Legends of Hockey - Induction Showcase - Ray Bourque
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Ray Bourque - Player Category
Ray Bourque was twice a first
team all-star in the Quebec Major Junior Hockey League.
Raymond Bourque, a model of proficiency and consistency at an elite level throughout his career, was born in Montreal, Quebec on December 28, 1960. Inspired by the firewagon offense and oppressive defense of his hometown Canadiens through the dynastic seventies, Raymond climbed the rungs of minor hockey, joining the Sorel Eperviers of the Quebec Major Junior Hockey League in 1976 at the age of sixteen. After three sterling junior seasons that merely hinted at the incredible potential held by the under-aged defenseman, Raymond Bourque was chosen by the Boston Bruins with their first selection in the 1979 Entry Draft.

That fall, Bourque made his NHL debut amidst the accolades of teammates, media and opponents. Quietly, methodically, Raymond dazzled, racking up 65 points; the most for a rookie defenseman in NHL history at the time. He was the obvious choice for the Calder Trophy and also earned selection to the NHL's First All-Star Team; the first non-goaltender to win both honours in the same season.

Bourque was named to the NHL's 1st All-Star team in his rookie year. Other than a goalie, he was the first to win the Calder and be named a 1st Team All-Star in the same year.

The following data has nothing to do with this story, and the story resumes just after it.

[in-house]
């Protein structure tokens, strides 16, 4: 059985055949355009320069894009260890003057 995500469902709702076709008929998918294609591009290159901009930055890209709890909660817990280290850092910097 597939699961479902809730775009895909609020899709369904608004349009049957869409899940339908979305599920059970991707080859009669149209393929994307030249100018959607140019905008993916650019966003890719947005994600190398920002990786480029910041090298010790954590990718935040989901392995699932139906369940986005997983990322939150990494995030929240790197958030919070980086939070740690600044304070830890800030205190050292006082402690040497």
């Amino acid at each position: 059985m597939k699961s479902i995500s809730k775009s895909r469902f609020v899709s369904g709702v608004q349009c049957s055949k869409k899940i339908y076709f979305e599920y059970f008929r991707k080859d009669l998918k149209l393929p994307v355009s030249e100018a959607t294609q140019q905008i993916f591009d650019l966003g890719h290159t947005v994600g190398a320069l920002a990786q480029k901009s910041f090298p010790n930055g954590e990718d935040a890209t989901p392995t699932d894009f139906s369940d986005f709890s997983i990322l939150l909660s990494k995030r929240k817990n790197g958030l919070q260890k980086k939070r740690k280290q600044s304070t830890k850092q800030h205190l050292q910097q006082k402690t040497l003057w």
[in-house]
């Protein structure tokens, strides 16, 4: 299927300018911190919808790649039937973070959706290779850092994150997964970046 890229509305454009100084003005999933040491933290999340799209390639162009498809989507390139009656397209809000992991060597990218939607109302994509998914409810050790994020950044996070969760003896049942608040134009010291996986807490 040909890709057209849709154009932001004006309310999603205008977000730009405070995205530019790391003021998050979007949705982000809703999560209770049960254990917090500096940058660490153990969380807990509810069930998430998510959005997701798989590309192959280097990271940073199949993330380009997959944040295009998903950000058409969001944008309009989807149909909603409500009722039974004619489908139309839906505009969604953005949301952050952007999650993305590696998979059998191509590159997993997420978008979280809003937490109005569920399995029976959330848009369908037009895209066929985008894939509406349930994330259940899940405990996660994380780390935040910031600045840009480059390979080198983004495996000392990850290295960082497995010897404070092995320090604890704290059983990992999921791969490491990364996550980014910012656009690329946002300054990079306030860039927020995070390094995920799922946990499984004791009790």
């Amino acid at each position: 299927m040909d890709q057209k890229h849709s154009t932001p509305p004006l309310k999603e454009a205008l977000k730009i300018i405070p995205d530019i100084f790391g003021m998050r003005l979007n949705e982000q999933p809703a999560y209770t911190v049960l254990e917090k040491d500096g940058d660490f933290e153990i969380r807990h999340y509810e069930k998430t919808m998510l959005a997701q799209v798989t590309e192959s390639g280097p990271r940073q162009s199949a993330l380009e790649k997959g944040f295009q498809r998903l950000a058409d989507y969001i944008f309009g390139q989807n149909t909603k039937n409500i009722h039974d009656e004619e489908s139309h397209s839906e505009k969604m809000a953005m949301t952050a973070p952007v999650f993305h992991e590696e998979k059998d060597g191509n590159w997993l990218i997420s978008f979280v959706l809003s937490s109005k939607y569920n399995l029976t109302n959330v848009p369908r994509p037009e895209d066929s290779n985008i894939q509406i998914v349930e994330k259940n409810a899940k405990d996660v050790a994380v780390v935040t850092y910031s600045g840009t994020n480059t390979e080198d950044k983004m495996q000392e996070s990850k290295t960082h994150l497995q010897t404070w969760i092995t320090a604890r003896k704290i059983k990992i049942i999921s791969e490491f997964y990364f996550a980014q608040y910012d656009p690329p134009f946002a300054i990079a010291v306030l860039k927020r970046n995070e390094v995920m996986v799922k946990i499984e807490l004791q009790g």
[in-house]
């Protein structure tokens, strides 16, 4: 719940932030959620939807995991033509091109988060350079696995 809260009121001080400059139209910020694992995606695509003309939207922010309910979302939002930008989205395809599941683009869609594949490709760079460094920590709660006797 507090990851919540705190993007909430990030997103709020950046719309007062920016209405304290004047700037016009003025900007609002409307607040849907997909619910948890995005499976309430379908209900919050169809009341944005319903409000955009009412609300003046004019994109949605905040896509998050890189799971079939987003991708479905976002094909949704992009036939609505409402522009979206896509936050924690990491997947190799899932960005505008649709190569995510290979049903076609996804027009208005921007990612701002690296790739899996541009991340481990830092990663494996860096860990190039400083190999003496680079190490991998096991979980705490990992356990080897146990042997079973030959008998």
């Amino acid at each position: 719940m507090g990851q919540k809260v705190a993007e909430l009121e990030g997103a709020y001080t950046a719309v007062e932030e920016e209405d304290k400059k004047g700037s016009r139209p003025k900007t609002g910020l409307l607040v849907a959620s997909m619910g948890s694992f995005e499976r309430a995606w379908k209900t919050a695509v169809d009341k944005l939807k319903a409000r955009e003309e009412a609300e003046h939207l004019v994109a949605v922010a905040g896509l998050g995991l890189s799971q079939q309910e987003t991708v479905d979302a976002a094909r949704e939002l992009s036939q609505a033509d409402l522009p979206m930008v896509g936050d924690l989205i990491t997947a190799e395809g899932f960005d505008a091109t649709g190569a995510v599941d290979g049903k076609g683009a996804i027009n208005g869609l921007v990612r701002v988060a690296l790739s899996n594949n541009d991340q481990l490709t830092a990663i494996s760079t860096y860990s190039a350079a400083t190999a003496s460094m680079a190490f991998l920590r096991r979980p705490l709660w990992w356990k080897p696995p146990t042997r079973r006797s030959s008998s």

Wearing jersey number 7 through his first eight seasons with Boston, Bourque surrendered that number in December 1987 when the Bruins honoured Phil Esposito. At centre ice in front of Esposito and the Boston faithful, Raymond removed his jersey to reveal a second Bruins' sweater - this one numbered 77. Esposito's number could be retired and Bourque initiated wearing a number that he quickly established as uniquely his own in Boston.

Through twenty seasons with the Bruins, Bourque dominated, earning 17 selections to NHL All-Star Teams. He was a five-time recipient of the Norris Trophy as the NHL's best defenseman. Only Bobby Orr with eight and Doug Harvey with seven have earned more.

Bourque enjoyed a career season in 1983-84. His 31 goal output was a career high, and his 96 points were not only a career best, but led all defensemen that season.

Bourque won the Norris Trophy on five occasions during his celebrated career.
Yet, in spite of all the personal accolades, the one achievement that had eluded Ray was hockey's ultimate team award -- the Stanley Cup. Although Boston had twice reached the championship final (1988 and 1990), the prize had eluded Bourque and the boys in Boston both times.

When the opportunity arose to join the Colorado Avalanche at the trading deadline in March 2000, Bourque deliberated, but decided to join the Stanley Cup contenders. Although Colorado wasn't successful in its goal that season, in 2000-2001, in a pursuit Ray labeled 'Mission 16 W', the Colorado Avalanche made Bourque's dream a reality when the team was crowned Stanley Cup champions. It had taken twenty-two seasons, but Raymond Bourque had finally achieved his lifelong dream. That summer, he retired.

During an extraordinary NHL career, Raymond Bourque collected 410 goals and 1,169 assists for 1,579 points in 1,612 regular season games. In 214 playoff contests, Bourque added 180 points on 41 goals and 139 assists. In 2004, Raymond Bourque was selected to join hockey's elite in the Hockey Hall of Fame.

     
Ray Bourque served as Boston's captain for 12 seasons (1988-89 to 1999-2000).       There is no finer way to celebrate one's final NHL game than to raise the Stanley Cup.


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